About

After a little more than 3 years of studying the plaza and working with the various departments managing the plaza, we’ve compiled a report of recommendations for turning the plaza into a more hospitable everyday gathering space and a functional event space for neighborhood-scale activities in downtown Dallas.

Once a month, city staff volunteers planned and hosted a temporary installation of the City Hall Plaza improvements and programming recommendations made by William H. Whyte in his 1983 presentation to the Dallas City Council. The lunch time reenactment, called ‘Living Plaza’, occurred between 11:30 and 1:30pm on a Wednesday to coincide with either a council agenda or briefing day. The goal, aside from helping to activate the plaza and planning for permanent change, was to engage city staff in a discussion about urbanism and to demonstrate how great public spaces increase quality of life, improve safety and stimulate the economy.

These monthly installations activated the plaza area between the Henry Moore sculpture and the pool with movable chairs and tables, shade structures, additional landscaping, food concessions, activities and entertainment. The first ‘Living Plaza’ event, held in April 2011, offered visitors the opportunity to learn about the development history of City Hall and the plaza, about William H Whyte’s 1983 study, and how urban design could be used to elevate the plaza’s viability and importance in the community.

City Hall Plaza has more than 2,000 people working right next to it in City Hall, yet few people are ever one the plaza. Many would like to see the plaza be a livelier and better-used space.

Photo by Taryn Walker for The Dallas Observer

The problems with the plaza are apparent. First, it is enormous. At just over five acres, the plaza is 2.5 times larger than Dallas’ Main Street Garden and twice as large as St. Marks Square in Venice. It lacks enclosure by its surroundings, is removed from the more vibrant parts of downtown, and it is out of scale with the individual. City Hall itself does not engage the plaza well at the ground level, presenting blank walls and only one entry point to/from the plaza. The plaza is hot during a large part of the year, seating is limited, and what little seating is available it’s generally unprotected and uncomfortable. Lastly, without programmed space or concessions, the plaza becomes more a space for maintenance rather than people.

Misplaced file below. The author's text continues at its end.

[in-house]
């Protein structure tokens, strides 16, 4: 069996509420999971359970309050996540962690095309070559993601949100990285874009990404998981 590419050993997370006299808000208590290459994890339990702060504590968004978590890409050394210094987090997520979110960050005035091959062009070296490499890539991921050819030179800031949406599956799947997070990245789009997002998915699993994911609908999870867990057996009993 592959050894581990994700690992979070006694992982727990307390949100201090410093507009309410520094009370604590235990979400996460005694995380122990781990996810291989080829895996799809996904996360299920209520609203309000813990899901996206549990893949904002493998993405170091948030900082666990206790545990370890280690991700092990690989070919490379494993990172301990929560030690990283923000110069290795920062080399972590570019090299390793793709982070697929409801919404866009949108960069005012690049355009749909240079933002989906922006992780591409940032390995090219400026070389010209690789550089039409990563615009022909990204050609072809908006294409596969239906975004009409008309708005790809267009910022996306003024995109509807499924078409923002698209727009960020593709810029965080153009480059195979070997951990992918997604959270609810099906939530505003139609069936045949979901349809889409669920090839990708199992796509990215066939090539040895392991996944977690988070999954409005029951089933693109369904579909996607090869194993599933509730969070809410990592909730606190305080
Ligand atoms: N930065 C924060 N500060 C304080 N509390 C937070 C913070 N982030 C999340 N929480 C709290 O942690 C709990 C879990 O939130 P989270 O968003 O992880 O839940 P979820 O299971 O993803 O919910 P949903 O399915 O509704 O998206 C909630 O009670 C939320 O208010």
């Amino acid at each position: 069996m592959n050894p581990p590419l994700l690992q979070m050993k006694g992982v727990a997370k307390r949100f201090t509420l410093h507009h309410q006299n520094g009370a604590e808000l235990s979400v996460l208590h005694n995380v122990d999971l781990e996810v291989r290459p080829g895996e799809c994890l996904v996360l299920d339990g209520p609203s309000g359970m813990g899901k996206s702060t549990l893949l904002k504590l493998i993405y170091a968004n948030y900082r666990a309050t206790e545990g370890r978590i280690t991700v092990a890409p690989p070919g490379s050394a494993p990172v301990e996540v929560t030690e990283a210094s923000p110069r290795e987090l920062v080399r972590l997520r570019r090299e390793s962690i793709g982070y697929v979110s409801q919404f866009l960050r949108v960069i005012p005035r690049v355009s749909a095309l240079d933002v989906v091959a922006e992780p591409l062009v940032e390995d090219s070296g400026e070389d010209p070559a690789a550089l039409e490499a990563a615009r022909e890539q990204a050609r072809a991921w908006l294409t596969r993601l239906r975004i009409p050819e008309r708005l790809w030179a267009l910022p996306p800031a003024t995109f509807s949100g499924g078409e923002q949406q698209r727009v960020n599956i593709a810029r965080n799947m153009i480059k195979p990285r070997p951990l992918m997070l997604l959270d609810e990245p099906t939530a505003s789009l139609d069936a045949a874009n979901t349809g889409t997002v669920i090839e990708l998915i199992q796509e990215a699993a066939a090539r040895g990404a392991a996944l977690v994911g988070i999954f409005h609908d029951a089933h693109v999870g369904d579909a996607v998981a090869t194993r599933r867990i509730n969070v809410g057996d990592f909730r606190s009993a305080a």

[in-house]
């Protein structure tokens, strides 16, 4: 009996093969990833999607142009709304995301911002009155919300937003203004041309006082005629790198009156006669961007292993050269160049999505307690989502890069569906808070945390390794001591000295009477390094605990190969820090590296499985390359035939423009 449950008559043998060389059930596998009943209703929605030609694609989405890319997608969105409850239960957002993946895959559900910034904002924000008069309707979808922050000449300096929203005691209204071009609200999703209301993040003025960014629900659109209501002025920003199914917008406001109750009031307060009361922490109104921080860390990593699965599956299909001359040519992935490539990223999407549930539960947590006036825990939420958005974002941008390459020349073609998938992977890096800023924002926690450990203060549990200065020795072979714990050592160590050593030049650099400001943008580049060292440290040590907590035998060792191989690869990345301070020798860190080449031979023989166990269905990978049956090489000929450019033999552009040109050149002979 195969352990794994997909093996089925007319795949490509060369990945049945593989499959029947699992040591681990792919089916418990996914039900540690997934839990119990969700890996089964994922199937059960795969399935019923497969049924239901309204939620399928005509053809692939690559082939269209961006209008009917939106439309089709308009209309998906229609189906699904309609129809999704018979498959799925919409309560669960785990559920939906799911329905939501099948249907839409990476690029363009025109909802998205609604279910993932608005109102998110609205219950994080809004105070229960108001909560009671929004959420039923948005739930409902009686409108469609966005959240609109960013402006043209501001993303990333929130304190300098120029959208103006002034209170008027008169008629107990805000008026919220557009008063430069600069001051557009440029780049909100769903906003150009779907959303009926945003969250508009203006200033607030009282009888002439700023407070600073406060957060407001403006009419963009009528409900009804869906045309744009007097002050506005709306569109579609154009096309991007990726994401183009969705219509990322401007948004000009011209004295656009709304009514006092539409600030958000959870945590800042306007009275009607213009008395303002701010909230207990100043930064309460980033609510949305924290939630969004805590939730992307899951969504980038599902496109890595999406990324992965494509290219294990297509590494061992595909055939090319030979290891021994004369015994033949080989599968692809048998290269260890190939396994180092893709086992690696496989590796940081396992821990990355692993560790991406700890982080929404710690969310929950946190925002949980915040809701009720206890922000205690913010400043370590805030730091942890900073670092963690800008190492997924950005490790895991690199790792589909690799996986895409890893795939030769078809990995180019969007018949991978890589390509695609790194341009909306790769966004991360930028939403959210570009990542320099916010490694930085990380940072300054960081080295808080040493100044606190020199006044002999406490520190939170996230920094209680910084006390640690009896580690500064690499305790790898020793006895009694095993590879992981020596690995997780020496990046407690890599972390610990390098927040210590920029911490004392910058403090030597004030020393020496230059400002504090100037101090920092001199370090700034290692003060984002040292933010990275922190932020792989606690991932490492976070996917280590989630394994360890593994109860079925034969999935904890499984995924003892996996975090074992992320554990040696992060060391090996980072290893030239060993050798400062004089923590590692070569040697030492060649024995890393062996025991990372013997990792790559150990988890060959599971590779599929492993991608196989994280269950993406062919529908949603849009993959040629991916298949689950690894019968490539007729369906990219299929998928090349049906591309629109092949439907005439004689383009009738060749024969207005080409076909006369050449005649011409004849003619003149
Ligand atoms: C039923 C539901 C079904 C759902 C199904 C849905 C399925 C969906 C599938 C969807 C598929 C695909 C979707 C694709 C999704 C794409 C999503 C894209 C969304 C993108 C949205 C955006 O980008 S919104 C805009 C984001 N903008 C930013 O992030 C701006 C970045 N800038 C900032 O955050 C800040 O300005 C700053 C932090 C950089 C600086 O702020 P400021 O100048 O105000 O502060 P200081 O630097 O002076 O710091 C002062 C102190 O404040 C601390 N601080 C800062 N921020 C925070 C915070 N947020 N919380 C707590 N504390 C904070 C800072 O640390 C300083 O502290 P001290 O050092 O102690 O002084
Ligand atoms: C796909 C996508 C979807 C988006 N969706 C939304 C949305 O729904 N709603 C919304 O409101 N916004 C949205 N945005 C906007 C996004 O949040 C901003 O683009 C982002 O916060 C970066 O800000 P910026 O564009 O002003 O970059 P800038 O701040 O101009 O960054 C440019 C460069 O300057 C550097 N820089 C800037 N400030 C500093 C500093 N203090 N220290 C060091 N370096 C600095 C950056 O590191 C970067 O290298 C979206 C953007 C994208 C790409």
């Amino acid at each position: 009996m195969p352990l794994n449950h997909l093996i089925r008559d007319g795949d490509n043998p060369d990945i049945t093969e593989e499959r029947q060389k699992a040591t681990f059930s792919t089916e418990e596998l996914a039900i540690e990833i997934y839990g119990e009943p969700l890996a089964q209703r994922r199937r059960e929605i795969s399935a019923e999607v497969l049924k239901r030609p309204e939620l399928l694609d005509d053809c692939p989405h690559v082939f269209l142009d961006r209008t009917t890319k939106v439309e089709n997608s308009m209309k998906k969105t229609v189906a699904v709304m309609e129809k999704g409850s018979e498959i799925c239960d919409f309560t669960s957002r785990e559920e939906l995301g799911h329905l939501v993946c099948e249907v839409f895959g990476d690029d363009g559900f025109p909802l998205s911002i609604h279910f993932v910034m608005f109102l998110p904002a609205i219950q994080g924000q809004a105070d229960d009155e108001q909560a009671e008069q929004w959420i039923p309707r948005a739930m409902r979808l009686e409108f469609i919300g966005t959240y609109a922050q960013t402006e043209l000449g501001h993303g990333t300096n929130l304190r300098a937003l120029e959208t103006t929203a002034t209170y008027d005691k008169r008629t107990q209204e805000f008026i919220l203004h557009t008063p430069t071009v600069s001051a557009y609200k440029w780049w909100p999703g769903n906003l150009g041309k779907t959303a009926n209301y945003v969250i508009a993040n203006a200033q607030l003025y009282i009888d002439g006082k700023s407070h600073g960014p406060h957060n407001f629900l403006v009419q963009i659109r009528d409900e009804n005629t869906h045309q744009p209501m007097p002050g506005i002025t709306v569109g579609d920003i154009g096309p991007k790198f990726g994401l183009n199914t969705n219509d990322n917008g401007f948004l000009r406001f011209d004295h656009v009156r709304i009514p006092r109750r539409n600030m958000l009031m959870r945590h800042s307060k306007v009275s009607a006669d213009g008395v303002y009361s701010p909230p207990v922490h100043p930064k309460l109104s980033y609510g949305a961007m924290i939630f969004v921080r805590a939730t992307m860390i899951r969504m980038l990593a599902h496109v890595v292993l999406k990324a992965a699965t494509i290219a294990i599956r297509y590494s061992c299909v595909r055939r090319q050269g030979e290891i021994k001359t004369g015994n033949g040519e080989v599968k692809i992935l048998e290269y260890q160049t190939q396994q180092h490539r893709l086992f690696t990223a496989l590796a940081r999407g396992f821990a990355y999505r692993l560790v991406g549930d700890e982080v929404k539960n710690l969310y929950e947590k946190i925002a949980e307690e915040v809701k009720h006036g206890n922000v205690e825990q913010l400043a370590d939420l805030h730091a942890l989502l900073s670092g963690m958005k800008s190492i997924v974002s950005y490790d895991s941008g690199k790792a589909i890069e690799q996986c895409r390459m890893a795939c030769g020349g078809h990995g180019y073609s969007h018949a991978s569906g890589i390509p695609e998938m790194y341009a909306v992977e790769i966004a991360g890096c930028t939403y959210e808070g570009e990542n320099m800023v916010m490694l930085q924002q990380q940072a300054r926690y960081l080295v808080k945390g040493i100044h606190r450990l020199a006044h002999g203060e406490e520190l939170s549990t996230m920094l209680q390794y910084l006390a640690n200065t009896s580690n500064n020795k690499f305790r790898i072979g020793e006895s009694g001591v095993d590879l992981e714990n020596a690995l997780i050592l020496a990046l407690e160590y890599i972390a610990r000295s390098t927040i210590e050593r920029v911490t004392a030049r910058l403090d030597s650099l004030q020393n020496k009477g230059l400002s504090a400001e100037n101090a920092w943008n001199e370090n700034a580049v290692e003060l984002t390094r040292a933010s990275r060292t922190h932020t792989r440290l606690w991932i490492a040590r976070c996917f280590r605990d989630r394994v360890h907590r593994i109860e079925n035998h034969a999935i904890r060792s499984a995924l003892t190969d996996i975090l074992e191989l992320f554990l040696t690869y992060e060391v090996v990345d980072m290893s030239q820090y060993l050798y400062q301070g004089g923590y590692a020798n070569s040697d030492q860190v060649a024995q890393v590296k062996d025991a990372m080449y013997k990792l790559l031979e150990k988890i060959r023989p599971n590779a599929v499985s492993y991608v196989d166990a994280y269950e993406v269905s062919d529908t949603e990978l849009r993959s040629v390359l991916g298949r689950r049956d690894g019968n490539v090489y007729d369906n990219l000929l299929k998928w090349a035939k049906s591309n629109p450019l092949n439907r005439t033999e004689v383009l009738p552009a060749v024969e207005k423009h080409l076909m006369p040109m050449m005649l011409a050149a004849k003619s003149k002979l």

What began as a collaborative demonstration project between the CityDesign Studio, Team Better Block, and bcWorkshop became owned by City Staff who were serious about improving the City’s built environment.  Initially, William Whyte’s unimplemented recommendations for the City Hall Plaza provided an opportunity to demonstrate how simple it could be to give City Hall employees a pleasant place to relax. The City Hall Living Plaza Demonstration Project has awakened our desire for “livable”, inviting, people-friendly plazas and has taught us the tools to transform any plaza.

City employees from various departments have volunteered their time to help organize the Living Plaza events and collaborate on changing City policies to enable the organic livening of public spaces in Dallas.

Special thanks for cooperation from the following City departments:

CityDesign Studio

Office of Cultural Affairs

Office of Economic Development

Office of Environmental Quality

Water Department

Parks and Recreation

Building Operations

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